The NC Department of Health and Human Services has reported that at least 982 meat-processing workers at 20 different facilities across the state have tested positive for COVID-19, but has so far declined to release specific numbers for each company and facility.

Burleson also declined to comment on workers who have become infected with COVID-19 or died from the virus at Tyson Foods’ Wilkesboro plant.

“Since this is a fluid, ever-changing situation, we’re not sharing specific numbers,” he said in an email to TCB on Sunday. “Team members who test positive will only return to work when they have met criteria outlined by the CDC. We will not hesitate to idle plants to enhance health and safety measures, conduct deep cleaning and sanitizing, and protect our team members.”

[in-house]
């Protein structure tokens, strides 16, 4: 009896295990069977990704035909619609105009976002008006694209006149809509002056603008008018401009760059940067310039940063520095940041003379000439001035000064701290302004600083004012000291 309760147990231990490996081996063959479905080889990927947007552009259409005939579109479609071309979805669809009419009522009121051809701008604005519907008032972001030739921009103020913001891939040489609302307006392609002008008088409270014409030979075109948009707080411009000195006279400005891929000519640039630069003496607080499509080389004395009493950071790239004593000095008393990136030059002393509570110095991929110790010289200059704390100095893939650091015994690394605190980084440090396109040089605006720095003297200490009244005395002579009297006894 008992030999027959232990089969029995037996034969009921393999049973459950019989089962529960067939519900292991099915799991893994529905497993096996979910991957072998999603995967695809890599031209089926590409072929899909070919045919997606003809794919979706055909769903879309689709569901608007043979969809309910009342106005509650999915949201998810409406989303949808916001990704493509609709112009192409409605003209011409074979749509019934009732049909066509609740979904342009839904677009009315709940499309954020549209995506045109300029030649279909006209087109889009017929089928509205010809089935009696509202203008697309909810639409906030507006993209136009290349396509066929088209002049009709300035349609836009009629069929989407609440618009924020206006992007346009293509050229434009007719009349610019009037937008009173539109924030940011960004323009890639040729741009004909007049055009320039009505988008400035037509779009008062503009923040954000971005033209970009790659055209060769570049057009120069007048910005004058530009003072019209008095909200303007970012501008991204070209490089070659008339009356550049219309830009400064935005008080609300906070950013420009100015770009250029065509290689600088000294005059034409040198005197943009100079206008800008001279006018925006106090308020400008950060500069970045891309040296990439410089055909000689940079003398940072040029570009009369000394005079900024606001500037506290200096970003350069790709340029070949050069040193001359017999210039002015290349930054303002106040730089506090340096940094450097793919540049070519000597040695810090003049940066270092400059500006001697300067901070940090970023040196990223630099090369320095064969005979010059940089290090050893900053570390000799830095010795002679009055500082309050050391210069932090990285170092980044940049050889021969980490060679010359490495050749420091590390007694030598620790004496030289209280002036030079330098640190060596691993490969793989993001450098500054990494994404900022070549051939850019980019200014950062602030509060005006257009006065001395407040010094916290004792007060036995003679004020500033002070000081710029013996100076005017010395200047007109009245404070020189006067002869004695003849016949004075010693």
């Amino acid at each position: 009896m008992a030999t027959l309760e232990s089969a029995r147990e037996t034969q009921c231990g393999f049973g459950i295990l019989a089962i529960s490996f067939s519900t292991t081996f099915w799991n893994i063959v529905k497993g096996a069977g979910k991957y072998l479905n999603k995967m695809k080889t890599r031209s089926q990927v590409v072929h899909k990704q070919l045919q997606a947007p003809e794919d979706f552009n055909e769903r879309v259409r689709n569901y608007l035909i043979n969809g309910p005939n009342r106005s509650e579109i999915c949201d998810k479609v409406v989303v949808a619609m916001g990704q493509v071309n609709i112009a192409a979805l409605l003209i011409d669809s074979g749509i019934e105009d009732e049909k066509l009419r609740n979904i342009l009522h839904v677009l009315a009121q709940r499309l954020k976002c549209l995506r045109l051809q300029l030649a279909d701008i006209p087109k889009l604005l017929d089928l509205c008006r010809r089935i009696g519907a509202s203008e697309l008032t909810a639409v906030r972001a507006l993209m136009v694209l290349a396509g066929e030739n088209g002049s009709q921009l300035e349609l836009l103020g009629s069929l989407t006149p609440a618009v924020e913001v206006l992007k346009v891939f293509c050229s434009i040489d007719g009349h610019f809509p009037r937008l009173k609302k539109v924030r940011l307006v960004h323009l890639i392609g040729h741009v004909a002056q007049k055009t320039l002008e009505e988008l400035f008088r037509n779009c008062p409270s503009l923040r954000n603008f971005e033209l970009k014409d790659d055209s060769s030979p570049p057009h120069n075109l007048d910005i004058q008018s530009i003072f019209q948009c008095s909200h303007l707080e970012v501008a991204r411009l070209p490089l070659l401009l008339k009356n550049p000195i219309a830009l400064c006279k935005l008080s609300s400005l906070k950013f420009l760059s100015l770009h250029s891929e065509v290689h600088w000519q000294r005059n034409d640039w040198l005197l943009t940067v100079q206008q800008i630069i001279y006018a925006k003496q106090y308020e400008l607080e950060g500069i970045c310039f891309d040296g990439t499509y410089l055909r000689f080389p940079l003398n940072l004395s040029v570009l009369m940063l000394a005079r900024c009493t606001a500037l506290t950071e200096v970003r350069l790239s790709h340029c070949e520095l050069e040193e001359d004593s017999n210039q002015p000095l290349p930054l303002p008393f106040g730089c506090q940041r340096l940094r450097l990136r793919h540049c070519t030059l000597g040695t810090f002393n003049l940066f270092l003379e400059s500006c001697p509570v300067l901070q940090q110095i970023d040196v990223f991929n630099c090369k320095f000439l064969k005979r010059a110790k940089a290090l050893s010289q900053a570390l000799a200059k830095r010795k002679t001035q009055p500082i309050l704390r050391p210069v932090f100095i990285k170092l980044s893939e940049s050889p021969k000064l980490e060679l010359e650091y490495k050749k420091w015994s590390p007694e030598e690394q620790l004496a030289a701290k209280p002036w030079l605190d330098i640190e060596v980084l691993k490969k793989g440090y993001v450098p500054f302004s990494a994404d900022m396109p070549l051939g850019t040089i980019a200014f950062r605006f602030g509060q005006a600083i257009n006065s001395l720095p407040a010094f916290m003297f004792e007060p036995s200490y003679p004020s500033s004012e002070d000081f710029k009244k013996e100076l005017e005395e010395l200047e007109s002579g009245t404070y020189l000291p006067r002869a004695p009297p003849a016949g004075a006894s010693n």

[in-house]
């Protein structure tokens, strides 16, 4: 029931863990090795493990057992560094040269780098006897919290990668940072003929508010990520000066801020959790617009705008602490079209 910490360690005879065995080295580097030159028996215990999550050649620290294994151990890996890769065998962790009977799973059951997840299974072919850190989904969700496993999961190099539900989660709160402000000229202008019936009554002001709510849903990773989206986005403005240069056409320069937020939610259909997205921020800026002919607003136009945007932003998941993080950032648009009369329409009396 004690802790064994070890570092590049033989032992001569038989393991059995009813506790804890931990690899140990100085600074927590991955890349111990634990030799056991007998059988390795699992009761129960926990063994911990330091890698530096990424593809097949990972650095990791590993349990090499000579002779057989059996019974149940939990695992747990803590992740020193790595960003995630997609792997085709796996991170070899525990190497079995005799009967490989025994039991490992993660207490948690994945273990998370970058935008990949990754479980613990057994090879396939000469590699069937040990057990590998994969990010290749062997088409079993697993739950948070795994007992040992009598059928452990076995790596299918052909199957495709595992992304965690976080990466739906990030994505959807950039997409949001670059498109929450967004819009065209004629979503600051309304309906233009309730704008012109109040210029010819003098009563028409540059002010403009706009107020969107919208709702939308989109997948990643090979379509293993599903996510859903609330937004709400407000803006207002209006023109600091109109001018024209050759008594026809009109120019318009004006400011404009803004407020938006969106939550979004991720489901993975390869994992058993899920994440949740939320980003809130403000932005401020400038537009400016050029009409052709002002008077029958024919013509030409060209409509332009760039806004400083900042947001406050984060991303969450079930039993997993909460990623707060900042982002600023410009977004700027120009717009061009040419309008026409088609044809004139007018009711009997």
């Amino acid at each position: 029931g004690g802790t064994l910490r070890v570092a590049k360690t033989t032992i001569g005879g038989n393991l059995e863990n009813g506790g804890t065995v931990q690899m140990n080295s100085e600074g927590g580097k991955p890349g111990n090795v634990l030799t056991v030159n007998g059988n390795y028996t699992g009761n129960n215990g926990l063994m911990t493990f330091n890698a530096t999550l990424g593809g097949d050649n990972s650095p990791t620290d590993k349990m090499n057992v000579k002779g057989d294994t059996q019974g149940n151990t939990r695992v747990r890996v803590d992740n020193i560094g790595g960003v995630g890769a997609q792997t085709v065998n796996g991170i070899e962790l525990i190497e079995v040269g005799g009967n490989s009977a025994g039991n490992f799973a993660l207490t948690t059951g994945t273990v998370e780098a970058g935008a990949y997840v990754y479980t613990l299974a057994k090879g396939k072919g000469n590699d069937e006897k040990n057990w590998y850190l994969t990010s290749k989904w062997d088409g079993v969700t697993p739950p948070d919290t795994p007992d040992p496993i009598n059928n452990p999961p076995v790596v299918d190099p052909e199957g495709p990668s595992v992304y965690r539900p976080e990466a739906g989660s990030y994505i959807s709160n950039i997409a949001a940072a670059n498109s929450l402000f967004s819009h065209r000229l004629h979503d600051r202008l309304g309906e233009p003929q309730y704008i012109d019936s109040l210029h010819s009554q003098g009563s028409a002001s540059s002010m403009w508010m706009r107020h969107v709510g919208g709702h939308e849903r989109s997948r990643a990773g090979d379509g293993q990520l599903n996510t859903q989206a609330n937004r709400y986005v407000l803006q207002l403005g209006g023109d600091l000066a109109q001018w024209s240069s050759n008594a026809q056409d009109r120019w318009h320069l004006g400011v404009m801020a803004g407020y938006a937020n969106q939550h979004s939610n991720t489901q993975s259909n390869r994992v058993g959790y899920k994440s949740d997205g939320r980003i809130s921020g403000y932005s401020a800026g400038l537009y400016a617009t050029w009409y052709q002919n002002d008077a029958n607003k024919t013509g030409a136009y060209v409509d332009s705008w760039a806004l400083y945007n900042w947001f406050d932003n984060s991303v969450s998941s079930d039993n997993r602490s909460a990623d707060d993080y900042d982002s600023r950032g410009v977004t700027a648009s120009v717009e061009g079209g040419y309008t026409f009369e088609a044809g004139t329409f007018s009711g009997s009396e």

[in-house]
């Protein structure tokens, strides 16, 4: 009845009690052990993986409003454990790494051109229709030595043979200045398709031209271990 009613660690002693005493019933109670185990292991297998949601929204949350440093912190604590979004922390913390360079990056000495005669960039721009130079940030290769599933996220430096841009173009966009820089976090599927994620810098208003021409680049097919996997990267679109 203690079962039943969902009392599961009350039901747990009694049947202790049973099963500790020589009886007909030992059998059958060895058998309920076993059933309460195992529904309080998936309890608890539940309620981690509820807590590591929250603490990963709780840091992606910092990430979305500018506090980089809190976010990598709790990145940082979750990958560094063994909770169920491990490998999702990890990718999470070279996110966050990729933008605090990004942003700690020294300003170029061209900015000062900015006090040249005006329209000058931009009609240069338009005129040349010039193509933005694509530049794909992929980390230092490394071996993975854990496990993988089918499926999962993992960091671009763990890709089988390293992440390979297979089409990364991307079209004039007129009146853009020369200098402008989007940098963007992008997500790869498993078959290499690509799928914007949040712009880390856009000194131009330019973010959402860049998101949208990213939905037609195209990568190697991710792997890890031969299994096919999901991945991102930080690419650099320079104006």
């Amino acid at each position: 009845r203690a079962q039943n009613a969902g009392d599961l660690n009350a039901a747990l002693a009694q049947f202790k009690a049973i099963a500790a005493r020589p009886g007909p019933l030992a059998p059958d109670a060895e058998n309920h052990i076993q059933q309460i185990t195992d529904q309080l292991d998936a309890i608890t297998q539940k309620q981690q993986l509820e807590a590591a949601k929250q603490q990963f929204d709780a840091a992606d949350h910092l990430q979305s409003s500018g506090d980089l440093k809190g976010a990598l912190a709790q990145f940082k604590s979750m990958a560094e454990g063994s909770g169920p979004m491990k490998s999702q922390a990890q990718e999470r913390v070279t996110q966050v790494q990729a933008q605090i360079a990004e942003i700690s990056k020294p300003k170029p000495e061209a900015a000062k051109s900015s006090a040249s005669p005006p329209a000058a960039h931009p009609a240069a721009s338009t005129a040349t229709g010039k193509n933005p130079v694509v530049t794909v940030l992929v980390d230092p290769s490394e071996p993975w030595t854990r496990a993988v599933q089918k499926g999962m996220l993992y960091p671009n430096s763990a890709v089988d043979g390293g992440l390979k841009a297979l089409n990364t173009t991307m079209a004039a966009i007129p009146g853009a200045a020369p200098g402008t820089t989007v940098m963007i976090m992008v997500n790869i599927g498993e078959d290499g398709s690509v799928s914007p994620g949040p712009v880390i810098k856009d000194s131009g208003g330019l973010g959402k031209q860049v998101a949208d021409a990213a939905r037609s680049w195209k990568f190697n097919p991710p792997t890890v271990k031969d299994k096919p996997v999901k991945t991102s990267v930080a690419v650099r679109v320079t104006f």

As an example, Burleson noted that Tyson Foods idled production at its Dakota City, Neb. beef-processing plant in late April even after President Trump invoked the Defense Production Act to maintain meat production.

Byakubire Mkogabwe (courtesy photo)

The circumstances surrounding the death of Byakubire Mkogabwe, the Tyson Foods worker in High Point, are not entirely clear.

“Before he passed away, the doctor said my father was sick from coronavirus,” Karama Buloze, Mkogabwe’s son, told TCB. “Two days later, he passed away. The doctor said he passed away from coronavirus.”

But Buloze said when the family went into the hospital to view his father’s body, the staff gave them Mkogabwe’s clothes. Assuming that a COVID-19 patient’s clothing would be contaminated, the incident raises some doubts in the minds of family members about whether they were given correct information about the cause of death. TCB has submitted a request for a copy of Mkogabwe’s death certificate from the Guilford County Register of Deeds.